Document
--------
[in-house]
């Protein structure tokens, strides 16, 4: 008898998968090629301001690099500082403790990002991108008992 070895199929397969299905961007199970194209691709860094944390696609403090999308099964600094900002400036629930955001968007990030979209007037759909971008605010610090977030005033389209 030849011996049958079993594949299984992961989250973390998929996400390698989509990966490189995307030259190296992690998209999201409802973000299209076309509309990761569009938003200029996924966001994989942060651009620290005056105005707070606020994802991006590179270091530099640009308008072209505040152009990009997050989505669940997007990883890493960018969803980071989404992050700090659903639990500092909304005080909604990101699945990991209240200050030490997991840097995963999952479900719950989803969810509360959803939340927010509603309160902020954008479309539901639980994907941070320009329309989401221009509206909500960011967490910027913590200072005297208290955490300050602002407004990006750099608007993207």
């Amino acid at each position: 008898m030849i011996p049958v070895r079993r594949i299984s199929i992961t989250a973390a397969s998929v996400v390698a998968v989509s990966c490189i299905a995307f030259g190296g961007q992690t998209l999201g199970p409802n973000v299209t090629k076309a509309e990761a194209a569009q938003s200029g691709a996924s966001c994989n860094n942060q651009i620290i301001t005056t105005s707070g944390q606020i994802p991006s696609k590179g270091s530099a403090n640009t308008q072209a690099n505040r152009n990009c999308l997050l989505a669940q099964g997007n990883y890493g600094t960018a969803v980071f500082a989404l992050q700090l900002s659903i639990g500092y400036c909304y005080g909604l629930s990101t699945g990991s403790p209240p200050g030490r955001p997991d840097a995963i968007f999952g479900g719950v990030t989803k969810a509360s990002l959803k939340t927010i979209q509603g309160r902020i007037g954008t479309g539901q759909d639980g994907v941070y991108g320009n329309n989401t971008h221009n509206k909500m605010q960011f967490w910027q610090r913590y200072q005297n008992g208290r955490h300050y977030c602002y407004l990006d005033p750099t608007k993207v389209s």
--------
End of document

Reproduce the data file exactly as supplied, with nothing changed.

[in-house]
């Protein structure tokens, strides 16, 4: 008898998968090629301001690099500082403790990002991108008992 070895199929397969299905961007199970194209691709860094944390696609403090999308099964600094900002400036629930955001968007990030979209007037759909971008605010610090977030005033389209 030849011996049958079993594949299984992961989250973390998929996400390698989509990966490189995307030259190296992690998209999201409802973000299209076309509309990761569009938003200029996924966001994989942060651009620290005056105005707070606020994802991006590179270091530099640009308008072209505040152009990009997050989505669940997007990883890493960018969803980071989404992050700090659903639990500092909304005080909604990101699945990991209240200050030490997991840097995963999952479900719950989803969810509360959803939340927010509603309160902020954008479309539901639980994907941070320009329309989401221009509206909500960011967490910027913590200072005297208290955490300050602002407004990006750099608007993207």
């Amino acid at each position: 008898m030849i011996p049958v070895r079993r594949i299984s199929i992961t989250a973390a397969s998929v996400v390698a998968v989509s990966c490189i299905a995307f030259g190296g961007q992690t998209l999201g199970p409802n973000v299209t090629k076309a509309e990761a194209a569009q938003s200029g691709a996924s966001c994989n860094n942060q651009i620290i301001t005056t105005s707070g944390q606020i994802p991006s696609k590179g270091s530099a403090n640009t308008q072209a690099n505040r152009n990009c999308l997050l989505a669940q099964g997007n990883y890493g600094t960018a969803v980071f500082a989404l992050q700090l900002s659903i639990g500092y400036c909304y005080g909604l629930s990101t699945g990991s403790p209240p200050g030490r955001p997991d840097a995963i968007f999952g479900g719950v990030t989803k969810a509360s990002l959803k939340t927010i979209q509603g309160r902020i007037g954008t479309g539901q759909d639980g994907v941070y991108g320009n329309n989401t971008h221009n509206k909500m605010q960011f967490w910027q610090r913590y200072q005297n008992g208290r955490h300050y977030c602002y407004l990006d005033p750099t608007k993207v389209s």